In investing, more risk means the potential for more reward. Investments that require you to take on risk, like stocks, have to offer you a premium for doing so. Could you lose money and never collect that premium? Sure, but that’s unlikely when you’re in it for the long-term.

History illustrates this: A portfolio of 100% stocks had an average annual return of 10.1% between 1926 and 2015, according to a study by Vanguard. A portfolio of 100% bonds returned roughly half that, averaging 5.4%. To put that into real-money terms, if you invested $5,000 for 50 years at a 10.1% return, you’d have $614,000. At a 5.4% return, you’d have just $69,000.

But a 2015 study from BlackRock found that millennials might have as much as 70% of their money in cash, meaning a savings account, a pillowcase, old sneakers. At today’s historically low interest rates, it’s all roughly the same. That $5,000 becomes just $8,000 at a 1% return; in your shoe, it stays $5,000. Factor in inflation — a force that millennials may soon notice for the first time in their adult lives — and you’re actually losing money.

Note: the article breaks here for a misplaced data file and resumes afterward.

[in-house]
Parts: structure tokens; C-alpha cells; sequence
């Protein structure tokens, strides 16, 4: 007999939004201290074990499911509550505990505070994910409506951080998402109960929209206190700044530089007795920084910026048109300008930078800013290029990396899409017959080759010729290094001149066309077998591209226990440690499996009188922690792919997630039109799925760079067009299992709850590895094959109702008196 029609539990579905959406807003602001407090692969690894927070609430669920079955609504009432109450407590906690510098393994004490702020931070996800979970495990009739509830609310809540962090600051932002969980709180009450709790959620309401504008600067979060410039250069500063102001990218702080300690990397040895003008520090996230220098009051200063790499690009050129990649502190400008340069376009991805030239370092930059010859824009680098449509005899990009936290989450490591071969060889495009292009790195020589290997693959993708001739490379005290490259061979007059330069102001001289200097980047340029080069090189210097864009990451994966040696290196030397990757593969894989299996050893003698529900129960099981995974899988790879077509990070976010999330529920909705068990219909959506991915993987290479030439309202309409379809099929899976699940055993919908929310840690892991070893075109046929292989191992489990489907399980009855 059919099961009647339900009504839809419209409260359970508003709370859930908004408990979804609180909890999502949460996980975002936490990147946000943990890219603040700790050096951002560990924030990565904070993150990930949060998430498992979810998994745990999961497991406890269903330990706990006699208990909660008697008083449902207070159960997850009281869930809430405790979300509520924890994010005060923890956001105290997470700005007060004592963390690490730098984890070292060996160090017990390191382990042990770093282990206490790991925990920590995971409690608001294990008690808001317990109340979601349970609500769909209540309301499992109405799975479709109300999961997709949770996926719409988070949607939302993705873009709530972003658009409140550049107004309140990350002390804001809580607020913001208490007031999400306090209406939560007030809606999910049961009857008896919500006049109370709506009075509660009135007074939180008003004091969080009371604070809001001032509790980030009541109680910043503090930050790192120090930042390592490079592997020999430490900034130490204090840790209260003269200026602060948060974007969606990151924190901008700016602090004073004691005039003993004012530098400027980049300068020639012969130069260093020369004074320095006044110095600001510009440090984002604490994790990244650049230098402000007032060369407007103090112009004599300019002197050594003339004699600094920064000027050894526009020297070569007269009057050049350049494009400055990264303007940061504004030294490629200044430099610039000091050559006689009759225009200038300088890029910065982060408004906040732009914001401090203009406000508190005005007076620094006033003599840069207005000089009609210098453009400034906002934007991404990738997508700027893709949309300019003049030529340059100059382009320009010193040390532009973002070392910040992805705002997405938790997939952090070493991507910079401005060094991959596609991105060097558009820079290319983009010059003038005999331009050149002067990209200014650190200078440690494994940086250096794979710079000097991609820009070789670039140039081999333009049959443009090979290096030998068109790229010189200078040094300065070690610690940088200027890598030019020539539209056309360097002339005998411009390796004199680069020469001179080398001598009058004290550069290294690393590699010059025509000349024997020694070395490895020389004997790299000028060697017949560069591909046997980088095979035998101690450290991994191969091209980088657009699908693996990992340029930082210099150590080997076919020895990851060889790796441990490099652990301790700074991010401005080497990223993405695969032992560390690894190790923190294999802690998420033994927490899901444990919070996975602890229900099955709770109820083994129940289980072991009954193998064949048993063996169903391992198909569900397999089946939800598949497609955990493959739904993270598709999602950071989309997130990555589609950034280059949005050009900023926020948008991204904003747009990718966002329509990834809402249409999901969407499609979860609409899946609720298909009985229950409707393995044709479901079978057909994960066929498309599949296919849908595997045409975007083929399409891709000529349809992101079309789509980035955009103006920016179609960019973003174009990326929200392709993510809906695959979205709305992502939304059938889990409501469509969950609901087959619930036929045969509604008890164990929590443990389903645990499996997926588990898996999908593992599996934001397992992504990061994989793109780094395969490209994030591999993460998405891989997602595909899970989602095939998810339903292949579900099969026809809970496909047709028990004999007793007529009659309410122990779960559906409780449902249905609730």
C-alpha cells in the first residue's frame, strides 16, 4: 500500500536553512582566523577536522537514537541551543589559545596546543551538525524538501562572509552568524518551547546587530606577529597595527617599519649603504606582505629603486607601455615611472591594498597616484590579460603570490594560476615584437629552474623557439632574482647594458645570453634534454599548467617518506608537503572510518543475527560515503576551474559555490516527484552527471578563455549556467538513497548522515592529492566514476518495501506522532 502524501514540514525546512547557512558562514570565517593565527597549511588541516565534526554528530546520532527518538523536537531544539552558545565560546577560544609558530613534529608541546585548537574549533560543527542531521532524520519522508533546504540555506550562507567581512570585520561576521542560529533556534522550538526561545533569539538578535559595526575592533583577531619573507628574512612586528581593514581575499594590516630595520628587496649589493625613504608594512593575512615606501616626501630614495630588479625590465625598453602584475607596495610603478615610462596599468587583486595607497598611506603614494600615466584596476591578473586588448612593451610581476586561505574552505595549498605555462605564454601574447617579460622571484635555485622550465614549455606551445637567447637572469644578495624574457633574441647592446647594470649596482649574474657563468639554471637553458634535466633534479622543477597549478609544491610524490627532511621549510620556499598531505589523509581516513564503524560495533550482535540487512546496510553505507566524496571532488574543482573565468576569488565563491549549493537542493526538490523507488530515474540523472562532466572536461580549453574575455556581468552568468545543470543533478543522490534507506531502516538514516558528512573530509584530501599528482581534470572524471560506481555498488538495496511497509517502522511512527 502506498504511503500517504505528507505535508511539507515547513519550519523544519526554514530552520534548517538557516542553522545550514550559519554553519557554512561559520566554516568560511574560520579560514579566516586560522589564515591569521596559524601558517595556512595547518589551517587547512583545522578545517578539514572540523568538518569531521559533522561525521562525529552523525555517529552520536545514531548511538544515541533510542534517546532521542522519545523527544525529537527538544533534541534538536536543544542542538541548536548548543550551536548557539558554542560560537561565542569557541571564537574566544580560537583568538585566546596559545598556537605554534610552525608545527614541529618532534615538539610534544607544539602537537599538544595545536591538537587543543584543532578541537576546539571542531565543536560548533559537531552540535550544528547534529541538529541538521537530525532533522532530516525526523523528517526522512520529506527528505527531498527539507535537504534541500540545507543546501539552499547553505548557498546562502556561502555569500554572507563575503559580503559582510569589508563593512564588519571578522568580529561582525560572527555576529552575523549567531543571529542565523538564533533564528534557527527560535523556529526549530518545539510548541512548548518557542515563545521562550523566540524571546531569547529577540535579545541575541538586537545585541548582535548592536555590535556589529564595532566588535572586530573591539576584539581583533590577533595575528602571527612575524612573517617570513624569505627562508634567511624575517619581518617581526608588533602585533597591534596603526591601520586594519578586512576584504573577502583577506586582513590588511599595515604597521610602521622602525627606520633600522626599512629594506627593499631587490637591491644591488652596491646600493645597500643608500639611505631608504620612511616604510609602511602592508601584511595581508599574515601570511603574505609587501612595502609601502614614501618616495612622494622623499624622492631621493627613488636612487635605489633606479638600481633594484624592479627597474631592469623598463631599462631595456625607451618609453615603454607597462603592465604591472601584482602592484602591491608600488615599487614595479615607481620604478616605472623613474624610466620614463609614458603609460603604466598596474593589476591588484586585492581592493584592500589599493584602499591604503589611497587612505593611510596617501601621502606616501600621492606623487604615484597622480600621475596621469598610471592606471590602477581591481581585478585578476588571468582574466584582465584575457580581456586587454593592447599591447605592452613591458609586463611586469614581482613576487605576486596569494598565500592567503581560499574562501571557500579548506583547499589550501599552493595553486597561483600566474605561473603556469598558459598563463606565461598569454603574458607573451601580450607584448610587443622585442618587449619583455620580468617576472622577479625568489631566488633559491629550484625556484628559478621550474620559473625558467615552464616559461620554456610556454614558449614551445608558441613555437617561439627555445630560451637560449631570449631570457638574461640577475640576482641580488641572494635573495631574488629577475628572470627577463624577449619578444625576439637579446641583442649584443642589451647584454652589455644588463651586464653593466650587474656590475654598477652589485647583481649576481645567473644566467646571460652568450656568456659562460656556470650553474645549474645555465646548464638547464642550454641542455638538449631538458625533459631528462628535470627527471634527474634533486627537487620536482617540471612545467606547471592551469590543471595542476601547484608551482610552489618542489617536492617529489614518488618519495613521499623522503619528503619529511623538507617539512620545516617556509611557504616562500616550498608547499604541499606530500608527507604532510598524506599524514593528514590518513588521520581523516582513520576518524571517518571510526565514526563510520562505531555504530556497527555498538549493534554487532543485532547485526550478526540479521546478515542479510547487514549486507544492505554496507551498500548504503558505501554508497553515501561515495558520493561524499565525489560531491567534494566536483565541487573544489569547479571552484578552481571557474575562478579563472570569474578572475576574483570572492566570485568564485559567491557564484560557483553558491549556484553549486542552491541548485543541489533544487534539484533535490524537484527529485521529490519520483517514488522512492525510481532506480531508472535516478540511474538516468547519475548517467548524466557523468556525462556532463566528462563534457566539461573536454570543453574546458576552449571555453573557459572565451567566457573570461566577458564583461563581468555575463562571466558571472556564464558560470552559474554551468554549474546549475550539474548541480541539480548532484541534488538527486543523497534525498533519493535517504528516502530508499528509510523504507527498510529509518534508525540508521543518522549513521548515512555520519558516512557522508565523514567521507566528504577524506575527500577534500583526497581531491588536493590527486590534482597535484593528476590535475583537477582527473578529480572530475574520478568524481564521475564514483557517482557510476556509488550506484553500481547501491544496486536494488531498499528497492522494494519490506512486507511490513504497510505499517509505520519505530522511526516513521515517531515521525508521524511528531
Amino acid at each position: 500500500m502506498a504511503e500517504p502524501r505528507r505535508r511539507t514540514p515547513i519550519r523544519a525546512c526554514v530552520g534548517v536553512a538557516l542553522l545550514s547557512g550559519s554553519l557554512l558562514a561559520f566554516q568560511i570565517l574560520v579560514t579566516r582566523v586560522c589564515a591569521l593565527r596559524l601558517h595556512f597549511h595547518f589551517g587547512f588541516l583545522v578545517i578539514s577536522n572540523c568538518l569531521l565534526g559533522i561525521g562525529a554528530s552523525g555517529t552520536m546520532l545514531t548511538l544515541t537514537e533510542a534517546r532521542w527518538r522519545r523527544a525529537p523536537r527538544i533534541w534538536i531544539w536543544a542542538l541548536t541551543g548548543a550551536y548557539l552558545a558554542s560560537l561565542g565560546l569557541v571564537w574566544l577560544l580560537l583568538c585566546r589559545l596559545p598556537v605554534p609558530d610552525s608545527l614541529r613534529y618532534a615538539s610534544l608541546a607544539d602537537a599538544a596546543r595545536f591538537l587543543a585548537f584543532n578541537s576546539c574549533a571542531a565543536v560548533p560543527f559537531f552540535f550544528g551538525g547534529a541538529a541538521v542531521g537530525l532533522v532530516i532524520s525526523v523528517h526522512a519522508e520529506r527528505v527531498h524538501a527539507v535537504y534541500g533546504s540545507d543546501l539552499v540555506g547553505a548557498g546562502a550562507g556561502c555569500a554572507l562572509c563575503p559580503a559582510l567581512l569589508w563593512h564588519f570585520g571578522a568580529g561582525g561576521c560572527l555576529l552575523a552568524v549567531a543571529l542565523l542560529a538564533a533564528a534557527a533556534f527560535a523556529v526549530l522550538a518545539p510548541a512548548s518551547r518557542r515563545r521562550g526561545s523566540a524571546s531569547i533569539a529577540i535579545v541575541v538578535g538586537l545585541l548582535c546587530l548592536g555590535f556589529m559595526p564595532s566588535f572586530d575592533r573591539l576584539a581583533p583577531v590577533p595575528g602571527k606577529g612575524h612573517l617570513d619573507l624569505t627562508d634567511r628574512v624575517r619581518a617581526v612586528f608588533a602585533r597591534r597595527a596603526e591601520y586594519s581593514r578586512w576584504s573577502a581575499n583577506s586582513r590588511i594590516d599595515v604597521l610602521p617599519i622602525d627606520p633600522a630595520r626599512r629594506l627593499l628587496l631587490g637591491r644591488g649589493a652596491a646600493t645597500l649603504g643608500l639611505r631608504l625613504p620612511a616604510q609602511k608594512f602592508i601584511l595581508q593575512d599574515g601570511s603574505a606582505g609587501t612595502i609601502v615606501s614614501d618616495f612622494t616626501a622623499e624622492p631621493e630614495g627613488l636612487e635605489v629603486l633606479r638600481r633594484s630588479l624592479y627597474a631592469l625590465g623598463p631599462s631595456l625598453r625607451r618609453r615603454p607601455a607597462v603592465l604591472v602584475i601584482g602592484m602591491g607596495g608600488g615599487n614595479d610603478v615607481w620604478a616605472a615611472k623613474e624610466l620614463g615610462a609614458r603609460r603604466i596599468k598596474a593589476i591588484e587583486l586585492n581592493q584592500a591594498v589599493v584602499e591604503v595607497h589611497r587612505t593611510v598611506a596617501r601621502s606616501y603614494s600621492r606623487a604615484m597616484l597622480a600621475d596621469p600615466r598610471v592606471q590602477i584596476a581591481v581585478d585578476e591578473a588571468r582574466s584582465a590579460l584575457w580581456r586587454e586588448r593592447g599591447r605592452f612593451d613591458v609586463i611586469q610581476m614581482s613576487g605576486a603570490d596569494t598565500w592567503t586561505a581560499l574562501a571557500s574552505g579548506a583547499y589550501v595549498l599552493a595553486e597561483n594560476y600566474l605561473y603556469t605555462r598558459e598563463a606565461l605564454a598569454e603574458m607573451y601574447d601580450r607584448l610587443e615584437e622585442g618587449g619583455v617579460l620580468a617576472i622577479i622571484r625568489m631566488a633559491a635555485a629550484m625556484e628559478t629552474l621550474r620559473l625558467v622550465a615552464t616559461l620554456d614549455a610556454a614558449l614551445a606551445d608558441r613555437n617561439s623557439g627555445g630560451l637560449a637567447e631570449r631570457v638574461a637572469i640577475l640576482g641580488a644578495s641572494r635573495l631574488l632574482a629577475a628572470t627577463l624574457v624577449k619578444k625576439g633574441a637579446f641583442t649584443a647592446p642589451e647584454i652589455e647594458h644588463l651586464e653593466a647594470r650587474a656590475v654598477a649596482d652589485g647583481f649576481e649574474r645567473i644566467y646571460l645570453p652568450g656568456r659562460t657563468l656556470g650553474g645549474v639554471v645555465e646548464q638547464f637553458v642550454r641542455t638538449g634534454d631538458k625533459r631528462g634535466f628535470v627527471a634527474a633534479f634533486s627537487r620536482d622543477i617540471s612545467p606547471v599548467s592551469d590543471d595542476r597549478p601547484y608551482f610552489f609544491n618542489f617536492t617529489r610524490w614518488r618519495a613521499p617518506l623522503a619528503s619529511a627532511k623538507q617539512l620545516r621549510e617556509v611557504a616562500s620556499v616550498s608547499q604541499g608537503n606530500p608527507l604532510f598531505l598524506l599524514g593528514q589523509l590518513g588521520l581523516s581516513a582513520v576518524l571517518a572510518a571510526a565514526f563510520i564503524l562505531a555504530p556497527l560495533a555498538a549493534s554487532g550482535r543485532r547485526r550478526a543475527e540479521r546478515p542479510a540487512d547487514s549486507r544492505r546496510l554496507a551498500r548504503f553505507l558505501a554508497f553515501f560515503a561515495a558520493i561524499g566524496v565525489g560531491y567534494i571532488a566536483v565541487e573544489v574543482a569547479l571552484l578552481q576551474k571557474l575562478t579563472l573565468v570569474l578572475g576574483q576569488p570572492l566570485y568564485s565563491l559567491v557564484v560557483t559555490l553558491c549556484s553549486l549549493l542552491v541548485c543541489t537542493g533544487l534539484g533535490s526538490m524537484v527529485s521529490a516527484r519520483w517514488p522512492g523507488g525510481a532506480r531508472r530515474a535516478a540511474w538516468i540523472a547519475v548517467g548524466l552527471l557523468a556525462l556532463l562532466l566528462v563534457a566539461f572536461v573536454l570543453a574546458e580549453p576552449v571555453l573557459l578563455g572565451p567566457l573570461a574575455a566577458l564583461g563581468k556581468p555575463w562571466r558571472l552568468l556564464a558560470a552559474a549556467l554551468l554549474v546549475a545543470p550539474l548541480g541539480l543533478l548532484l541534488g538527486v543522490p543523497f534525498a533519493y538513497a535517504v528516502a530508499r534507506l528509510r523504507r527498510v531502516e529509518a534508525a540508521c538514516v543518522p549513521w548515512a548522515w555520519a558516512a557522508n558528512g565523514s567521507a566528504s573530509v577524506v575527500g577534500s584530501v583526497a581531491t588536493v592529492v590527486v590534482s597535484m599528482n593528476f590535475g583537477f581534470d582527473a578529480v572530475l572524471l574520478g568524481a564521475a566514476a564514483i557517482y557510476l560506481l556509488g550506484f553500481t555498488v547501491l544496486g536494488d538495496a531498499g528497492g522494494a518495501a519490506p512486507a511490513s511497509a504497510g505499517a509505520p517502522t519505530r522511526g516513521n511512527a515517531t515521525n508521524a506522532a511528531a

3. Take that risk through index funds

That 70% would be a reasonable stock allocation for your retirement portfolio — and even that might be on the low side. At this age, you should have most of your long-term savings invested in stocks. The best way to do that is not by dumping your money into Apple stock, but with low-cost index and exchange-traded funds.

Those funds pool investor money to buy many different investments in one swoop. You can buy a couple of funds that hold the stock of U.S. companies, one that holds international companies and one that holds emerging-markets companies and you’ll be reasonably diversified.

You can learn more about building a diversified portfolio in NerdWallet’s piece on investing in your 20s.

4. Put a lid on fees